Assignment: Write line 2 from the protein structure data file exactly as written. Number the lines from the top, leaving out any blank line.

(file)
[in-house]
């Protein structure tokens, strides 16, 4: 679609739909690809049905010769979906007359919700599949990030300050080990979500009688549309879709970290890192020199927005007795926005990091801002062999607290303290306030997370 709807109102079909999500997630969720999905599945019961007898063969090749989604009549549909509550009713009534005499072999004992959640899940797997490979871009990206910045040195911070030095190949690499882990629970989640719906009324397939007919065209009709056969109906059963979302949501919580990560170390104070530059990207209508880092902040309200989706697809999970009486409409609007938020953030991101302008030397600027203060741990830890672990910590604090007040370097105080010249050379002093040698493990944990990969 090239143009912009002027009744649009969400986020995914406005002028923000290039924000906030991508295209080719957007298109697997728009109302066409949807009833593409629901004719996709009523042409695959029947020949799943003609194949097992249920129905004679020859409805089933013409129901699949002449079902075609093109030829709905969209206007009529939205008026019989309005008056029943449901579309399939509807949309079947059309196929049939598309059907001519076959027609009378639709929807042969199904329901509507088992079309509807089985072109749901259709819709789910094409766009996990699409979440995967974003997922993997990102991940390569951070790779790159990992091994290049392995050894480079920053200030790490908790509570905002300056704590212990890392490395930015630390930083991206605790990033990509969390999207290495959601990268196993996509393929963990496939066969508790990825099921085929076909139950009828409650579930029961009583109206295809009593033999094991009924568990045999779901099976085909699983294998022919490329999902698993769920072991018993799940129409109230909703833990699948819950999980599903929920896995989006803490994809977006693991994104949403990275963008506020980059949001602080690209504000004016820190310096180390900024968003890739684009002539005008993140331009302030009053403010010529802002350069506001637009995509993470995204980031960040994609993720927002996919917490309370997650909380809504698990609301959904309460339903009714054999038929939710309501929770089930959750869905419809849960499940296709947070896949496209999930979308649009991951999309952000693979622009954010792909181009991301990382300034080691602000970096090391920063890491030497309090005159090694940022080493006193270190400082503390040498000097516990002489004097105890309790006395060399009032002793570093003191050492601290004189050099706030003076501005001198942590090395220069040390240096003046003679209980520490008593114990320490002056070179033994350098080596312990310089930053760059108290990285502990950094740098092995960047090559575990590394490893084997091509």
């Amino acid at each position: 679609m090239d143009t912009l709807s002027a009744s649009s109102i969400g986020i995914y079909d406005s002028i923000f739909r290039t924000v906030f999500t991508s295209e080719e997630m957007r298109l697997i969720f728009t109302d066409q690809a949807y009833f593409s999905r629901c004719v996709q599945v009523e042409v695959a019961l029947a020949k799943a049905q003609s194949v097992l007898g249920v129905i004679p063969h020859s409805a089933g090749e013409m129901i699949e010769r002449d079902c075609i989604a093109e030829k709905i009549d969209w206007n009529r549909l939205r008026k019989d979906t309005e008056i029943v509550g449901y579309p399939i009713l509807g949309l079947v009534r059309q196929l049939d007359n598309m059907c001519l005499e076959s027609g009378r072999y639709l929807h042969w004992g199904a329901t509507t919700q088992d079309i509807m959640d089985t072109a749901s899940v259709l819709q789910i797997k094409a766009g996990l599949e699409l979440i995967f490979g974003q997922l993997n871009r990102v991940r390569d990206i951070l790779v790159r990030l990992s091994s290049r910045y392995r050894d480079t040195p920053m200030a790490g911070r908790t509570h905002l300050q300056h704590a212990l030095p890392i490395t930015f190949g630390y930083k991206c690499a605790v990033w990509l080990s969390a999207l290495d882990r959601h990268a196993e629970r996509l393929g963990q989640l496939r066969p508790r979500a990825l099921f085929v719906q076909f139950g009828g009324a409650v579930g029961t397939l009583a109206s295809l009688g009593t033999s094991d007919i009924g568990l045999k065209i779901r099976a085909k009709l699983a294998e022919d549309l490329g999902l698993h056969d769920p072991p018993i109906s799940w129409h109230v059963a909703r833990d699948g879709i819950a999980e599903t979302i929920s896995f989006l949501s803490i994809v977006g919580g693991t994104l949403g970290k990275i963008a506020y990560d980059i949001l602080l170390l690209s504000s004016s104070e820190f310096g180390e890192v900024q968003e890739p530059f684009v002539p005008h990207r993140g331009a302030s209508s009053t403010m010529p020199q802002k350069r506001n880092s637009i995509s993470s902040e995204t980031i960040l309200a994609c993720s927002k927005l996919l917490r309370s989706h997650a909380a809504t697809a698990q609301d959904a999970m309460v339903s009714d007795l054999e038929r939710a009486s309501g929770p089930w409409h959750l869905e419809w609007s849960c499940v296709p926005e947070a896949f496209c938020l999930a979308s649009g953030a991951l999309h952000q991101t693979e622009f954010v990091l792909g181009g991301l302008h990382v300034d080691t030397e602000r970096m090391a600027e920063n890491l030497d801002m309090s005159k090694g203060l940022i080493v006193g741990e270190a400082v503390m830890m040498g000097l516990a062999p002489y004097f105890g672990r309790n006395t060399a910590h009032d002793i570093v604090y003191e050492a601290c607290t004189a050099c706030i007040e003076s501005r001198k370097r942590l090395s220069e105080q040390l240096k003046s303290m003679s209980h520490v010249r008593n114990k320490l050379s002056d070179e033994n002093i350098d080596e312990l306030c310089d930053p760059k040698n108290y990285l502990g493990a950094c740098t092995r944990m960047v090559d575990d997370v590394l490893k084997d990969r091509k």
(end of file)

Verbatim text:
């Protein structure tokens, strides 16, 4: 679609739909690809049905010769979906007359919700599949990030300050080990979500009688549309879709970290890192020199927005007795926005990091801002062999607290303290306030997370 709807109102079909999500997630969720999905599945019961007898063969090749989604009549549909509550009713009534005499072999004992959640899940797997490979871009990206910045040195911070030095190949690499882990629970989640719906009324397939007919065209009709056969109906059963979302949501919580990560170390104070530059990207209508880092902040309200989706697809999970009486409409609007938020953030991101302008030397600027203060741990830890672990910590604090007040370097105080010249050379002093040698493990944990990969 090239143009912009002027009744649009969400986020995914406005002028923000290039924000906030991508295209080719957007298109697997728009109302066409949807009833593409629901004719996709009523042409695959029947020949799943003609194949097992249920129905004679020859409805089933013409129901699949002449079902075609093109030829709905969209206007009529939205008026019989309005008056029943449901579309399939509807949309079947059309196929049939598309059907001519076959027609009378639709929807042969199904329901509507088992079309509807089985072109749901259709819709789910094409766009996990699409979440995967974003997922993997990102991940390569951070790779790159990992091994290049392995050894480079920053200030790490908790509570905002300056704590212990890392490395930015630390930083991206605790990033990509969390999207290495959601990268196993996509393929963990496939066969508790990825099921085929076909139950009828409650579930029961009583109206295809009593033999094991009924568990045999779901099976085909699983294998022919490329999902698993769920072991018993799940129409109230909703833990699948819950999980599903929920896995989006803490994809977006693991994104949403990275963008506020980059949001602080690209504000004016820190310096180390900024968003890739684009002539005008993140331009302030009053403010010529802002350069506001637009995509993470995204980031960040994609993720927002996919917490309370997650909380809504698990609301959904309460339903009714054999038929939710309501929770089930959750869905419809849960499940296709947070896949496209999930979308649009991951999309952000693979622009954010792909181009991301990382300034080691602000970096090391920063890491030497309090005159090694940022080493006193270190400082503390040498000097516990002489004097105890309790006395060399009032002793570093003191050492601290004189050099706030003076501005001198942590090395220069040390240096003046003679209980520490008593114990320490002056070179033994350098080596312990310089930053760059108290990285502990950094740098092995960047090559575990590394490893084997091509």